Buttigieg’s inability to connect with minority voters thus far this election cycle has received a great deal of media attention. Among black Americans, he is polling around 2 percent, according to one recent Quinnipiac poll. Long-standing racial issues resulting from his tenure as South Bend’s mayor continue to follow him, like his administration’s decision to demolish houses, which negatively affected minority homeowners, and what was seen as his inefficacy in the wake of a white police officer shooting a black man. The candidate and his campaign’s gaffes haven’t helped much either, as when he admitted on a North Carolina campaign stop how little he knew about de facto school segregation in his own city, or when the Douglass Plan’s webpage included a stock photo of a Kenyan woman.
Less remarked upon has been the growing support he enjoys among white voters, especially in the heavily white and critical early states of Iowa and New Hampshire, where Buttigieg has recently been leading in the polls, or close to doing so. Nationally, white Democrats love Buttigieg too. A late November poll by Quinnipiac found Buttigieg to be the most popular choice among white Democrats, with roughly equal support among white people with and without college degrees. That support dipped slightly in early December, though it remained high relative to his support among people of color, especially when compared to other frontrunners. A separate recent poll by SurveyUSA showed Buttigieg’s support among middle-class Democrats doubling in a month, placing him just behind Joe Biden.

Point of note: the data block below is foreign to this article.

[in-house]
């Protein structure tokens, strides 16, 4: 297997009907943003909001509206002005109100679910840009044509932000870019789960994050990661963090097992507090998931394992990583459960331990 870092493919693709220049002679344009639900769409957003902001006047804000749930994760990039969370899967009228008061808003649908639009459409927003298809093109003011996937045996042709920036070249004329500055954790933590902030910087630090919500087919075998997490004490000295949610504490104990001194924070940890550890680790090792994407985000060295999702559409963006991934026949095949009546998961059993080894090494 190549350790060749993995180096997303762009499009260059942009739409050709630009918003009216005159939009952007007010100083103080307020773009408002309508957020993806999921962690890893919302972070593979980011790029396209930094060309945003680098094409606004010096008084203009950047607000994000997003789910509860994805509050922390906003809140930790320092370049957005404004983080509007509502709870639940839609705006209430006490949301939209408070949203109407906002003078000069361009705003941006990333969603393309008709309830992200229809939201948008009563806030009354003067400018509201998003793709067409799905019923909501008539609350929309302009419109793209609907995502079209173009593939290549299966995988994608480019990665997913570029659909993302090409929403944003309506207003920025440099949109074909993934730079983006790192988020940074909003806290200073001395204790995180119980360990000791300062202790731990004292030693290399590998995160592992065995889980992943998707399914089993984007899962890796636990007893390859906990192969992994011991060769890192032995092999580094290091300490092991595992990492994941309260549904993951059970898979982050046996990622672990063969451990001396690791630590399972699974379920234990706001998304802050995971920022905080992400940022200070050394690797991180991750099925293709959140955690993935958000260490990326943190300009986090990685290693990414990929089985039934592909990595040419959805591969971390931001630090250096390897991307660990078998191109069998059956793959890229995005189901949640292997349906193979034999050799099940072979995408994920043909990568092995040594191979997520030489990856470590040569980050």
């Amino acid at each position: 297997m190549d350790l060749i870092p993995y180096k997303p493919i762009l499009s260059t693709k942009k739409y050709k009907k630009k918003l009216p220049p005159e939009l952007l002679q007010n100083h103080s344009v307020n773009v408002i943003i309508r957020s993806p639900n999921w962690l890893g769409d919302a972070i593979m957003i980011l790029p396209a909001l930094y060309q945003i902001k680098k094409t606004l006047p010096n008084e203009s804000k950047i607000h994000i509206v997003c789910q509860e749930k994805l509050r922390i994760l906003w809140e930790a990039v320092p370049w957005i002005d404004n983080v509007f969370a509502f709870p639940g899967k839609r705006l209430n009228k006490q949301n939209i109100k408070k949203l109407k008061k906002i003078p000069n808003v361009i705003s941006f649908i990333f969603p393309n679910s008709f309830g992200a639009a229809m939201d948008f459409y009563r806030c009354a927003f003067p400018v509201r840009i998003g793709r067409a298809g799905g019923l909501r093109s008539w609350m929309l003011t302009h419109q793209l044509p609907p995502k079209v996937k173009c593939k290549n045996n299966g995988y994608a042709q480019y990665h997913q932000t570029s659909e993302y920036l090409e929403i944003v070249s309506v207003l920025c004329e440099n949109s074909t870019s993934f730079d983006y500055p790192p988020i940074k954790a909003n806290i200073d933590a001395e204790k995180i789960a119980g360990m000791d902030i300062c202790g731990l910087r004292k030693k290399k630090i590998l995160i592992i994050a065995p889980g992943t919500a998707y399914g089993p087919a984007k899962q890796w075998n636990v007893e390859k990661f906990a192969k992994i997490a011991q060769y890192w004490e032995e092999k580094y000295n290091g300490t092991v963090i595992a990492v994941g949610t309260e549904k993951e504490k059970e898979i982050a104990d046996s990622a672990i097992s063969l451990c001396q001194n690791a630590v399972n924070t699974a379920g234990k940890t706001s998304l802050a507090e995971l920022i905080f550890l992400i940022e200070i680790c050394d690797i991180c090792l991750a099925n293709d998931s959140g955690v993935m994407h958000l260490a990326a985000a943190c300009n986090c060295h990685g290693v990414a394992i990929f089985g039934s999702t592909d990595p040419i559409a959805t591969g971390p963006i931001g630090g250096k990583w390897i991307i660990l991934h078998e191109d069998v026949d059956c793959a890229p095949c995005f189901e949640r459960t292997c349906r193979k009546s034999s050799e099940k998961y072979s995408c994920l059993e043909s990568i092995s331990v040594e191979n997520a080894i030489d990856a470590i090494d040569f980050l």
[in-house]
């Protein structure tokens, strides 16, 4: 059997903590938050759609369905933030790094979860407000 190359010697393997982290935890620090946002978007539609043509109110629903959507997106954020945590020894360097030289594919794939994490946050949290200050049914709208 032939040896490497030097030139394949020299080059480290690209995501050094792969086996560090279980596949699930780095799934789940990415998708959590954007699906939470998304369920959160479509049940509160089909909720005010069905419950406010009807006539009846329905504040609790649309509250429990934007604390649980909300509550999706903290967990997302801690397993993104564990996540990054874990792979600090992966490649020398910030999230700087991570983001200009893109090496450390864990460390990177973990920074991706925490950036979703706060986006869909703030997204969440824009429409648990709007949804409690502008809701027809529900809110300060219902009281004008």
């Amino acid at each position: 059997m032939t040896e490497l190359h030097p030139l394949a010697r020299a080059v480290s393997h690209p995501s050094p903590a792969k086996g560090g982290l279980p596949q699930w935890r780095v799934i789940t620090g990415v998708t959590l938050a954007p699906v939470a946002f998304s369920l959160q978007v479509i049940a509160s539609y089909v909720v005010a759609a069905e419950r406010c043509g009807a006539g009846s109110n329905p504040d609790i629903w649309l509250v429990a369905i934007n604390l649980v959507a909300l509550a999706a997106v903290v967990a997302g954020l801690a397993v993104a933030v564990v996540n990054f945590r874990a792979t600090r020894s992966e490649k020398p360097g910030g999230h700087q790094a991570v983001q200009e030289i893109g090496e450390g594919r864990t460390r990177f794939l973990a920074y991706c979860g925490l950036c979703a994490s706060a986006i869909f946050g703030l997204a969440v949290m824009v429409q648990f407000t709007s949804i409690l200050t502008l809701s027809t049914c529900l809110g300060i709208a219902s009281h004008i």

Though the term “identity politics” is often used to analyze minority voters’ preferences in the United States, questions of self-identification are no less important to the white voting block. Ashley Jardina, a professor of political science at Duke University, established in her book White Identity Politics that 30 percent to 40 percent of white Americans now identify with their whiteness in a politically meaningful way. That sense of identity doesn’t always necessarily overlap with overtly racist ideas, but it can nonetheless influence white people’s thought process, subconscious or others. The New York Times’ Nikole Hannah-Jones has argued that when Democrats say they “need to win suburban voters, they need to go after suburban voters, that there's a silent ‘white’ in front of that statement.”